Music review: Geoff Barrow and Beak in Dublin

Music review: Geoff Barrow and Beak in Dublin

Last year marked the 25th anniversary of Portishead’s Dummy. The album is as definitive a documenting of the mid-Nineties as anything by Blur, Oasis or ironic-era U2. But since then the group’s stalwart Geoff Barrow has forged forward with all the pace of a glacier creeping towards the sea. Portishead have released two further studio LPs the most recent in 2008. Who is to say if there will be another?

Yet far from disappearing down a rabbit hole of pop reclusiveness Barrow has undergone a surprising transformation. On Twitter he cuts a notably geezerish figure, more likely to bang on about Brexit or the football than to channel the pre-millennium angst that pulsates through Dummy’s veins. That slightly shocking matey-ness is also a feature of Portishead side project Beak.

Bearded and blokey, the trio specialises in machine-processed krautrock and mates-down-the-pub badinage. On paper, it sounds absurd that the tortured genius behind Sour Times and Mysterons would embark on a secondary career as the chinwagging captain of a jolly noise-pop three-piece. But goodness it worked at Button Factory as Beak spread their wings and unleashed a succession of irresistible art-house chuggers.

They had set themselves a difficult act to following by arranging for Lankum’s Radie Peat to open. She played an old murder ballad and turned You Are My Sunshine into a baroque dirge. It was astonishing.

Beak were impressive too. As per Krautrock tradition, the performance was driven for the classic 4/4 “motorik” beat, tapped out by Barrow at the drum-kit. Similarly, and in a very good way, songs such as Yatton and RSI suggested a fusion of Krautrock father figures Neu, Can and Tangerine Dream.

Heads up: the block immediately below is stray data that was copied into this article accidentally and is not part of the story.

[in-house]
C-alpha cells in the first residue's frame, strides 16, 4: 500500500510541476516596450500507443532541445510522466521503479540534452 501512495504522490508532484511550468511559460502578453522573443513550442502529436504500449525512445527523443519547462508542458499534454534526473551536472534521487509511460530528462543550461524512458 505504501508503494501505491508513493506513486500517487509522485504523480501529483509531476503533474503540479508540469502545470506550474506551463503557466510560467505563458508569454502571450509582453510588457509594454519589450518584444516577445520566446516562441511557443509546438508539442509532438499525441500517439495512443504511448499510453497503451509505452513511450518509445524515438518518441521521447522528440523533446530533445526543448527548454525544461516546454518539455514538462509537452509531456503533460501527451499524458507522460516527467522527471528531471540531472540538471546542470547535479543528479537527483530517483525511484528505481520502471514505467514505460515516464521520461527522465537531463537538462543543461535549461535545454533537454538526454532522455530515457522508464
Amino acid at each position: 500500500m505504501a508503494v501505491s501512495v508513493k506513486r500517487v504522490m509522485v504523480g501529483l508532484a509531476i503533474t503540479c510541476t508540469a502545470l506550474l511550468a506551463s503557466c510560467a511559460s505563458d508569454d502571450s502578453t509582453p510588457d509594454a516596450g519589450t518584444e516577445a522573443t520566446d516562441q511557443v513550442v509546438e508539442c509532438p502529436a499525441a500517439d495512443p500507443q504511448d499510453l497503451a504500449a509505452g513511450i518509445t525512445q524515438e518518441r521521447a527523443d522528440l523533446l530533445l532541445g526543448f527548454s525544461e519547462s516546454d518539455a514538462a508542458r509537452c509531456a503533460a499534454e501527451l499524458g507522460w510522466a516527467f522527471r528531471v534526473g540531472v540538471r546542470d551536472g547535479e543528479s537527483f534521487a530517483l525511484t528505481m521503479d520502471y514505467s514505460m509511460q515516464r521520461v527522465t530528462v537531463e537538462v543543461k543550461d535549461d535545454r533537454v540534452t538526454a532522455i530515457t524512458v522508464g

The teutonic severity was off-set by top class banter. Barrow and his bandmates Billy Fuller and Will Young (no, a different Will Young) plunged into an elaborate skit in which they read unkind comments posted under one of their YouTube videos. Barrow asked about Brexit (“terrible stuff”) and wondered who was staying around for bingo afterwards (he insisted there was bingo afterwards). Portishead it wasn’t. The room lapped it up all the same.

More on this topic

Máiréad Hickey: ‘If money was no object, it would be lovely to play a Stradivarius’Máiréad Hickey: ‘If money was no object, it would be lovely to play a Stradivarius’

Pink Floyd's Nick Mason: over the moonPink Floyd's Nick Mason: over the moon

Britney Spears shares video of the moment she broke her foot while dancingBritney Spears shares video of the moment she broke her foot while dancing

A Question of Taste: Róisín Maher, co-founder Finding a Voice concertA Question of Taste: Róisín Maher, co-founder Finding a Voice concert

More in this Section

Trend of the week: It's always leather weatherTrend of the week: It's always leather weather

Theatre Review: The Fall of the Second Republic at Abbey Theatre, DublinTheatre Review: The Fall of the Second Republic at Abbey Theatre, Dublin

REVIEW: The Murder Capital, Vicar StreetREVIEW: The Murder Capital, Vicar Street

Under-fives suffering lack of sleep from extended screen time, doctor saysUnder-fives suffering lack of sleep from extended screen time, doctor says


Latest Showbiz

Director-general Noel Curran released a statement to mark the European Broadcasting Union’s 70th anniversary.Digital giants becoming ‘powerful gatekeepers’ to what we watch – EBU boss

The Invisible Man, based on HG Wells’ science fiction novel of the same name, tackles themes of domestic violence.Elisabeth Moss wants to honour abuse survivors in latest film

Pasha Kovalev announced he was quitting the BBC One show last year.Strictly stars Pasha and Aljaz to reunite on stage

The pop star performed the dramatic ballad at the Brit Awards earlier this month.Harry Styles dons lilac dress in underwater video for Falling

More From The Irish Examiner